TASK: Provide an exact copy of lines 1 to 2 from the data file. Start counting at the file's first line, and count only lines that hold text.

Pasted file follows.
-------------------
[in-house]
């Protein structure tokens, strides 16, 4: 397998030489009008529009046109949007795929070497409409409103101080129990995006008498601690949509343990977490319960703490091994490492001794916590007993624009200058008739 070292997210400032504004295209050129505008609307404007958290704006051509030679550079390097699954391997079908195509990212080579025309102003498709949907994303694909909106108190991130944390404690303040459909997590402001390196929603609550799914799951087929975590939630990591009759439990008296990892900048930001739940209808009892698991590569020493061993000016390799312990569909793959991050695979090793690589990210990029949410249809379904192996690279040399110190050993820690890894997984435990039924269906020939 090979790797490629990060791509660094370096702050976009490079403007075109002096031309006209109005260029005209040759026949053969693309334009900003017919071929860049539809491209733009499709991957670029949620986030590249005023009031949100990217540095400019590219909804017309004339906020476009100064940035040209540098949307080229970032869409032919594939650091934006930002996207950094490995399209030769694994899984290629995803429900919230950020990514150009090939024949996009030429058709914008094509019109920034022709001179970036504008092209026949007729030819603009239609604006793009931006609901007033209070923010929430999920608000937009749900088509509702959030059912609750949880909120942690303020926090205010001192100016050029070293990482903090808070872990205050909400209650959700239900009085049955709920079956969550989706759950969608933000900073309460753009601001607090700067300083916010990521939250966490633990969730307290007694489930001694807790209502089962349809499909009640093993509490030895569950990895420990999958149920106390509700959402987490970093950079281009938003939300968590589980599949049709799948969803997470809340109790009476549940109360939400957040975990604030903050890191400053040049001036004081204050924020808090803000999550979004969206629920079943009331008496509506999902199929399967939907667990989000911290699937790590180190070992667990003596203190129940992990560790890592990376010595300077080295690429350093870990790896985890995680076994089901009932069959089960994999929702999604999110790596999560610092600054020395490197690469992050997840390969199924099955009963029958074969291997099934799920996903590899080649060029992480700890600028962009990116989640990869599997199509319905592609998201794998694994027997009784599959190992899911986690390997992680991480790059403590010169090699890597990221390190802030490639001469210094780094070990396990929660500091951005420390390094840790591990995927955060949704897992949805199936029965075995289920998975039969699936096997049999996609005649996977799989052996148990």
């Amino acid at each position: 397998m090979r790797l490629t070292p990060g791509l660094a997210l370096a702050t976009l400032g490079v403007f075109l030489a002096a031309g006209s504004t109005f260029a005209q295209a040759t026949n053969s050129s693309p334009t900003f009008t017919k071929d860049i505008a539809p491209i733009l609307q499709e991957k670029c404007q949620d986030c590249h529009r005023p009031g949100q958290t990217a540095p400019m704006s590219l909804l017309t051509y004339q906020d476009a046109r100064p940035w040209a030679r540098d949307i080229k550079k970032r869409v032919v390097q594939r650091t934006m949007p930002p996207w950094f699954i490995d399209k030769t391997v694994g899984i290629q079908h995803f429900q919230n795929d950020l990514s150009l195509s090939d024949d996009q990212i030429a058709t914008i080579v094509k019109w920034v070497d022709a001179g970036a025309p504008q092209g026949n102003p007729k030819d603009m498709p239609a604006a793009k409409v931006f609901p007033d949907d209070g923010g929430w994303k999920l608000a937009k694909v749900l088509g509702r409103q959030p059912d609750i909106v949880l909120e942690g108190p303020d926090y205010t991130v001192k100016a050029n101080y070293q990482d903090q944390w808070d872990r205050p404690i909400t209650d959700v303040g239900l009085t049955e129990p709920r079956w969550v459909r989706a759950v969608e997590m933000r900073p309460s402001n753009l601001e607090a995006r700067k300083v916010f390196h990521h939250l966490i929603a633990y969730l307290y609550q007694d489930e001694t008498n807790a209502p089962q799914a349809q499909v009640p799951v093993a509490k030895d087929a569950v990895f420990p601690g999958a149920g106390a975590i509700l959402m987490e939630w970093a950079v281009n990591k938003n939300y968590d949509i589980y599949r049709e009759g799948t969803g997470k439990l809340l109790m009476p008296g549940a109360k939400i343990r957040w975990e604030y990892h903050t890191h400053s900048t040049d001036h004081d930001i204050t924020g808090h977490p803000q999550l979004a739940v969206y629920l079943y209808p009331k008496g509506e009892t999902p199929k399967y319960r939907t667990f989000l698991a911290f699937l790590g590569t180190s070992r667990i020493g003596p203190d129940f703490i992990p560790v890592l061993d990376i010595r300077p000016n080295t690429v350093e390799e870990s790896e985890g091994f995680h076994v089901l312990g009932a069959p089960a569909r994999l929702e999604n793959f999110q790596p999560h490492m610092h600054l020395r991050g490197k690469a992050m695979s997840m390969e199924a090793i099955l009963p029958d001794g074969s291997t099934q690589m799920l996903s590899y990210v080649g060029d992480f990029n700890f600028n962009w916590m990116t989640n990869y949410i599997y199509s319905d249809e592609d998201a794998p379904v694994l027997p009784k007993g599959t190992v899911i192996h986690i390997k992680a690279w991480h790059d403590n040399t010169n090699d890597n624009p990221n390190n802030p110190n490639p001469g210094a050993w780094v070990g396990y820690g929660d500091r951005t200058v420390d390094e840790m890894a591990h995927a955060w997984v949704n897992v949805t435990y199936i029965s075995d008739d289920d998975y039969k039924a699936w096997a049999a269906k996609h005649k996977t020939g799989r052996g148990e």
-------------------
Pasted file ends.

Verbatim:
[in-house]
């Protein structure tokens, strides 16, 4: 397998030489009008529009046109949007795929070497409409409103101080129990995006008498601690949509343990977490319960703490091994490492001794916590007993624009200058008739 070292997210400032504004295209050129505008609307404007958290704006051509030679550079390097699954391997079908195509990212080579025309102003498709949907994303694909909106108190991130944390404690303040459909997590402001390196929603609550799914799951087929975590939630990591009759439990008296990892900048930001739940209808009892698991590569020493061993000016390799312990569909793959991050695979090793690589990210990029949410249809379904192996690279040399110190050993820690890894997984435990039924269906020939 090979790797490629990060791509660094370096702050976009490079403007075109002096031309006209109005260029005209040759026949053969693309334009900003017919071929860049539809491209733009499709991957670029949620986030590249005023009031949100990217540095400019590219909804017309004339906020476009100064940035040209540098949307080229970032869409032919594939650091934006930002996207950094490995399209030769694994899984290629995803429900919230950020990514150009090939024949996009030429058709914008094509019109920034022709001179970036504008092209026949007729030819603009239609604006793009931006609901007033209070923010929430999920608000937009749900088509509702959030059912609750949880909120942690303020926090205010001192100016050029070293990482903090808070872990205050909400209650959700239900009085049955709920079956969550989706759950969608933000900073309460753009601001607090700067300083916010990521939250966490633990969730307290007694489930001694807790209502089962349809499909009640093993509490030895569950990895420990999958149920106390509700959402987490970093950079281009938003939300968590589980599949049709799948969803997470809340109790009476549940109360939400957040975990604030903050890191400053040049001036004081204050924020808090803000999550979004969206629920079943009331008496509506999902199929399967939907667990989000911290699937790590180190070992667990003596203190129940992990560790890592990376010595300077080295690429350093870990790896985890995680076994089901009932069959089960994999929702999604999110790596999560610092600054020395490197690469992050997840390969199924099955009963029958074969291997099934799920996903590899080649060029992480700890600028962009990116989640990869599997199509319905592609998201794998694994027997009784599959190992899911986690390997992680991480790059403590010169090699890597990221390190802030490639001469210094780094070990396990929660500091951005420390390094840790591990995927955060949704897992949805199936029965075995289920998975039969699936096997049999996609005649996977799989052996148990």